Senator Hegar's Senate Bill 321 Takes Effect, Law Abiding Texans Gain the Right to Store Firearms in their Cars While at Work
Understand your rights under the new law
Austin, Texas -- State Senator Glenn Hegar (R, of Katy) is pleased to announce that as of September 1, Senate Bill 321 is now Texas law. The bill strengthens and protects the Second Amendment rights of hardworking Texas. As Texans readied for the new law, Senator Hegar's office fielded some questions from employers and employees whose answers bear repeating.
Hegar's new addition to state law prevents most employers from adopting policies that deny Second Amendment protections to their employees who wish to store legally owned firearms in their locked vehicles while at work. The bill responds to a number of instances across the state where employees have been denied the right to protect themselves while traveling to and from work because their employers have adopted overly restrictive policies. Texas joins neighboring Oklahoma and Louisiana and becomes the fourteenth state to enact a law of this type.
"It took three sessions to pass this bill, but it was worth all of the considerable effort it took," said Senator Hegar, "Second Amendment rights are sacred in Texas, and this bill protects against the erosion of those rights. It is important that both employees and employers understand their rights under the new law, so I would encourage anyone with a question not answered here to contact my office immediately."
One important point to first understand is that the bill applies to all employees legally in possession of a firearm. Some have read the bill to apply only to Concealed Handgun Licensees, an interpretation easily invalidated by a quick read of the bill. The only exception is for a small group of clearly defined hazardous chemical facilities. Those facilities may limit firearm storage in their parking areas to those employees that possess a Concealed Handgun License.
The only employers not covered by the bill, who will retain the ability to adopt policies forbidding the storage of employee firearms in employer provided parking areas are public and private elementary, middle, and high schools, and private landowners leasing oil, gas, or mineral rights on their property.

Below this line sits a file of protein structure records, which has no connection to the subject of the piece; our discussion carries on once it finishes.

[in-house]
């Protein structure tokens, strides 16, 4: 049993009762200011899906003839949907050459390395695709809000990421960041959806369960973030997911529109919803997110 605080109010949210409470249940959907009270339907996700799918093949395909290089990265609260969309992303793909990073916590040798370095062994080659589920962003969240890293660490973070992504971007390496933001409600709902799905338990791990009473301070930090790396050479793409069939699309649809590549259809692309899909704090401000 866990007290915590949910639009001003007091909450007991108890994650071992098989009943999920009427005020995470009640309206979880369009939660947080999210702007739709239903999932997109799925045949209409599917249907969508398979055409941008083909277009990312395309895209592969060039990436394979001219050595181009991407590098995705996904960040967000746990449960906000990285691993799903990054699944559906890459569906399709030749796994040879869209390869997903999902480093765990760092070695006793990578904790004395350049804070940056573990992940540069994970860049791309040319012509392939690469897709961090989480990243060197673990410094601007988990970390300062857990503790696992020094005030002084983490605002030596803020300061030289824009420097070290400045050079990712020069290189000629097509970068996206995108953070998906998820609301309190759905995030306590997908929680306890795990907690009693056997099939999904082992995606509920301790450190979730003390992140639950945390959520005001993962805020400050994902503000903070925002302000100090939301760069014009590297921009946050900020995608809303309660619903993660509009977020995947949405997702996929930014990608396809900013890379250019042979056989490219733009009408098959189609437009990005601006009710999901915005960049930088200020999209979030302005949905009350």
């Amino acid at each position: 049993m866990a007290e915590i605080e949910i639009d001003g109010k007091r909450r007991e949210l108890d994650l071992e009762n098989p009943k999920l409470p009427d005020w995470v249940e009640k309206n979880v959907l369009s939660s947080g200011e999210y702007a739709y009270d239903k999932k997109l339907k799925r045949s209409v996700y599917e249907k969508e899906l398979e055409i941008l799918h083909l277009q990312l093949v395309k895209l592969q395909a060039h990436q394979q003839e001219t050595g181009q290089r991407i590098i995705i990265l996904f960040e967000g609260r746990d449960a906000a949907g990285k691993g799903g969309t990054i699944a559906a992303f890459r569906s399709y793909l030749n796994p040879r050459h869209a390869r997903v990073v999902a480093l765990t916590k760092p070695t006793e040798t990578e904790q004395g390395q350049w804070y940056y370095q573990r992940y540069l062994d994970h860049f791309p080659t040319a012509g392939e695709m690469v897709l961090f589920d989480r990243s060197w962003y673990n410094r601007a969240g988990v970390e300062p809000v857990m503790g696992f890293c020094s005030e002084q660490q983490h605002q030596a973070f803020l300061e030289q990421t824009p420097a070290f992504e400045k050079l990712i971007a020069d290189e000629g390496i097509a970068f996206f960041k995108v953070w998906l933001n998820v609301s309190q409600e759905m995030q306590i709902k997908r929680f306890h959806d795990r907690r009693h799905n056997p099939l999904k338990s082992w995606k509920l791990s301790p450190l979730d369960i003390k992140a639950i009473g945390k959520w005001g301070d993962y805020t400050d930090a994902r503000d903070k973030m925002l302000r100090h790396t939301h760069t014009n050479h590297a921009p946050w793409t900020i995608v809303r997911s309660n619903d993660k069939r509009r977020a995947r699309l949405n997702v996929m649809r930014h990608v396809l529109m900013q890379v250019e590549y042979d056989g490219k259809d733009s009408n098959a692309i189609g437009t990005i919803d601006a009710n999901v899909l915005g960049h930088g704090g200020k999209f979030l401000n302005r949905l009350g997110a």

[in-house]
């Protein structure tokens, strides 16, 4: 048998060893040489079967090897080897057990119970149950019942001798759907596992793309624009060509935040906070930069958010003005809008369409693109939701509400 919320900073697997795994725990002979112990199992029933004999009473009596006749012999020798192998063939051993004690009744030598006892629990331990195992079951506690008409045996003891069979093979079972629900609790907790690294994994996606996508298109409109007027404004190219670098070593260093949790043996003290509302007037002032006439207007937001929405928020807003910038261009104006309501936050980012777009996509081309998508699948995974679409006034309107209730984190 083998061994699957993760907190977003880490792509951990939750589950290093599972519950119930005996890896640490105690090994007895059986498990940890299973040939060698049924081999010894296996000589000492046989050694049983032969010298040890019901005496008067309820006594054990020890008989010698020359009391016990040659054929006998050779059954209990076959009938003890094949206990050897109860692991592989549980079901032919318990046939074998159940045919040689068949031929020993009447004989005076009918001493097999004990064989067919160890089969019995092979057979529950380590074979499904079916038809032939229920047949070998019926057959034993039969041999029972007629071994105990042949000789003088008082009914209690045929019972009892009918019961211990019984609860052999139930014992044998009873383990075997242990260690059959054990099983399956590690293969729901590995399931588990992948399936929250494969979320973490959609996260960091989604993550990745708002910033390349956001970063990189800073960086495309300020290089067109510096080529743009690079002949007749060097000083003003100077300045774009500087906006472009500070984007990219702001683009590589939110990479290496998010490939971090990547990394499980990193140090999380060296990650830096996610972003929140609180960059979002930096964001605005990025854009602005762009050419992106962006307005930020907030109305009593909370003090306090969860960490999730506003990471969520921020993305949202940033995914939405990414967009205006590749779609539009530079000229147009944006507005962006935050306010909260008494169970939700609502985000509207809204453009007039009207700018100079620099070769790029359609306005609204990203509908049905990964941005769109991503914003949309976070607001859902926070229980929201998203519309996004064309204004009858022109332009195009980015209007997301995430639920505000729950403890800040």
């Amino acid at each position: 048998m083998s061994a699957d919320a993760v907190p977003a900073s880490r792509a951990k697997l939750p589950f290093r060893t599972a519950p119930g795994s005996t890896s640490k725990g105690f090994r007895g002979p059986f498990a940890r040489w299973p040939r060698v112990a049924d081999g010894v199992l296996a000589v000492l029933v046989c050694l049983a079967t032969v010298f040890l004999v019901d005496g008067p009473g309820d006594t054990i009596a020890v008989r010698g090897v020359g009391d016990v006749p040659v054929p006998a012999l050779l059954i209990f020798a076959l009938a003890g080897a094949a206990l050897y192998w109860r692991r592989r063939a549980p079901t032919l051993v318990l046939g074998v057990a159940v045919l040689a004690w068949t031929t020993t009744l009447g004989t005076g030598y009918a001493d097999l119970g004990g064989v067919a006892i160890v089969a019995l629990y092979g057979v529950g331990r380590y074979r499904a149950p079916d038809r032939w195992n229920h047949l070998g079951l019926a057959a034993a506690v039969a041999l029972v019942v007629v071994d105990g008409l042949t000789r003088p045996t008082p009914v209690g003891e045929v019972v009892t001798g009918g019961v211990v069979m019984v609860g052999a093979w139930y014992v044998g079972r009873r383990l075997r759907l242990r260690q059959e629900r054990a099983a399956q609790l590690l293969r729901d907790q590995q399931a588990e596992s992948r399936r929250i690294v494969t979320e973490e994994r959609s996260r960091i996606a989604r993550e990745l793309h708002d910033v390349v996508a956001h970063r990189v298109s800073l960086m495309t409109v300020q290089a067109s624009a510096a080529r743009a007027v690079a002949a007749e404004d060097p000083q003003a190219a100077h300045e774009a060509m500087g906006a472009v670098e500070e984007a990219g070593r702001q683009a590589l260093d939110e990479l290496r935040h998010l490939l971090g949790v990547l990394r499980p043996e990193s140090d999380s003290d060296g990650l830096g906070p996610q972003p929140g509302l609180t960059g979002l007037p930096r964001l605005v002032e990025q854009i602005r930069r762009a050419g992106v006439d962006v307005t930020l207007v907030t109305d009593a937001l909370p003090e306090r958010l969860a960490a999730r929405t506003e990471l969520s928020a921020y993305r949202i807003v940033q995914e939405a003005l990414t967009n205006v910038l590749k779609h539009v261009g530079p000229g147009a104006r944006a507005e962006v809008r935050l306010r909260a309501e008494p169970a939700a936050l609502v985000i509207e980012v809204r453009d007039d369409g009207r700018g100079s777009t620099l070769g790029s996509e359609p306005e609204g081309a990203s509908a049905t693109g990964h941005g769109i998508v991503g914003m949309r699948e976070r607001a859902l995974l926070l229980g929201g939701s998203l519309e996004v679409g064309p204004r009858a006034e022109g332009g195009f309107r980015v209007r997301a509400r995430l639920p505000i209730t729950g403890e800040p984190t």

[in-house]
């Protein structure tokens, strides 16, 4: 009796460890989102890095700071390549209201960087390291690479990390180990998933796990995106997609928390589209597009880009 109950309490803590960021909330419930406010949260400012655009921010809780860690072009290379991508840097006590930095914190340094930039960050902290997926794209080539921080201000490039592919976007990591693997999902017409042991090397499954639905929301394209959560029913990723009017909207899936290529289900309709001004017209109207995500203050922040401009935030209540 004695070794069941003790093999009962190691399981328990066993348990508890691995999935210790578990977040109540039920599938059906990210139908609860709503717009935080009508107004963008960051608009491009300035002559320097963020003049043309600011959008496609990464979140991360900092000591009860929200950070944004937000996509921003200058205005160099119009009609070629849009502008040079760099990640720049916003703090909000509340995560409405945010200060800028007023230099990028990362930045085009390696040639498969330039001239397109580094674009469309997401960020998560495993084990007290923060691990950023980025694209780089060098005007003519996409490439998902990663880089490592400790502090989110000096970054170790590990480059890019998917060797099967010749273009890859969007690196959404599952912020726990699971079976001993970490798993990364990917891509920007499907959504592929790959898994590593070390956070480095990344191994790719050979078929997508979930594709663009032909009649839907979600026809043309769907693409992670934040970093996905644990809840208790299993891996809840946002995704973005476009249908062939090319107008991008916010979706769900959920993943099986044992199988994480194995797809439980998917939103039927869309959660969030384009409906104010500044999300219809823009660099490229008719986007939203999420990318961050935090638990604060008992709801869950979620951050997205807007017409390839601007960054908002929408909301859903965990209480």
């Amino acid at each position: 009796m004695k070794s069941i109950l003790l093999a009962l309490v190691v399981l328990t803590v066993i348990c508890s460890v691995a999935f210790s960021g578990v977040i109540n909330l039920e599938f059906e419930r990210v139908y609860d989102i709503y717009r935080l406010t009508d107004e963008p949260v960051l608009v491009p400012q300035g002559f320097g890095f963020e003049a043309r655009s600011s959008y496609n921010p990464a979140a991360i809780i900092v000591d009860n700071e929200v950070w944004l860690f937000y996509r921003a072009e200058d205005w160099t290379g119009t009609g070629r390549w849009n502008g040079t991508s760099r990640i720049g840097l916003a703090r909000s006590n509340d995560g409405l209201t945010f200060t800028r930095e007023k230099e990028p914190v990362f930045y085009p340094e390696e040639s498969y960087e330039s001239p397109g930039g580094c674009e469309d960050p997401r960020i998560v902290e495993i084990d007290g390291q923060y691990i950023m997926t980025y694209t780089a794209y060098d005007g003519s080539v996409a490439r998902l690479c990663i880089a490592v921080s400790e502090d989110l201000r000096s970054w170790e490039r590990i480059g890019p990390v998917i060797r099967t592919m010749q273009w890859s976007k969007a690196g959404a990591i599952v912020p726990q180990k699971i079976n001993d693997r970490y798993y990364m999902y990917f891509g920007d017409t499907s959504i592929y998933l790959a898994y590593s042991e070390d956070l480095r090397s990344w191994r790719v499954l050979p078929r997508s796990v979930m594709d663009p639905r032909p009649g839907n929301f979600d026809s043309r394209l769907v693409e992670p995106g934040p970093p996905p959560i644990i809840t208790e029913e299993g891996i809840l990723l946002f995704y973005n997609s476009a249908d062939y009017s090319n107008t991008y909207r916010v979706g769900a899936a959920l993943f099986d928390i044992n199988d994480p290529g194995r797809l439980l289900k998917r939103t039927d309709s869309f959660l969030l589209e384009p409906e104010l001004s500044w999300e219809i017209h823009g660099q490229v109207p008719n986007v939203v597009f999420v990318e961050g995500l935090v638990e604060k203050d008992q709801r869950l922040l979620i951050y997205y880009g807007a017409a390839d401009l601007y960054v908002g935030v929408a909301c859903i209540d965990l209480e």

As the bill approached becoming law, some employers announced an intention to require their employees wishing to exercise their right under the bill to disclose that intent, and in some cases, other information to human resources. That proposal was brought forth and rejected by Senator Hegar as the bill made its way through the legislative session. While employees will need to make their own decision, no state or federal law requires an employee to provide such notice to their employer.
Hegar's bill balances the rights of employer and employee. Under the new law, employees regain their express right to store legally owned firearms and ammunition at their place of work, and with it, the ability to protect themselves as they travel to and from their jobs. Employers will be protected from any lawsuit resulting from the use of a firearm stored on their property, and they can still forbid an employee from carrying a firearm in company owned vehicles. Under his new law, employers will also retain the right to prohibit firearms in their offices.
"Responsible and law-abiding gun owners should never have been forced to choose between personal protection and protecting their jobs," said Hegar, "Thankfully, no hardworking Texan will again face that difficult and unfair choice," he concluded.
Senator Hegar served two terms in the Texas House of Representatives and now represents Senate District 18 in the Texas Senate. He is a sixth generation Texan, and earns a living farming land that has been in his family since the mid 1800's. He currently resides in Katy, Texas with his wife Dara, and their three children, Claire, Julia, and Jonah.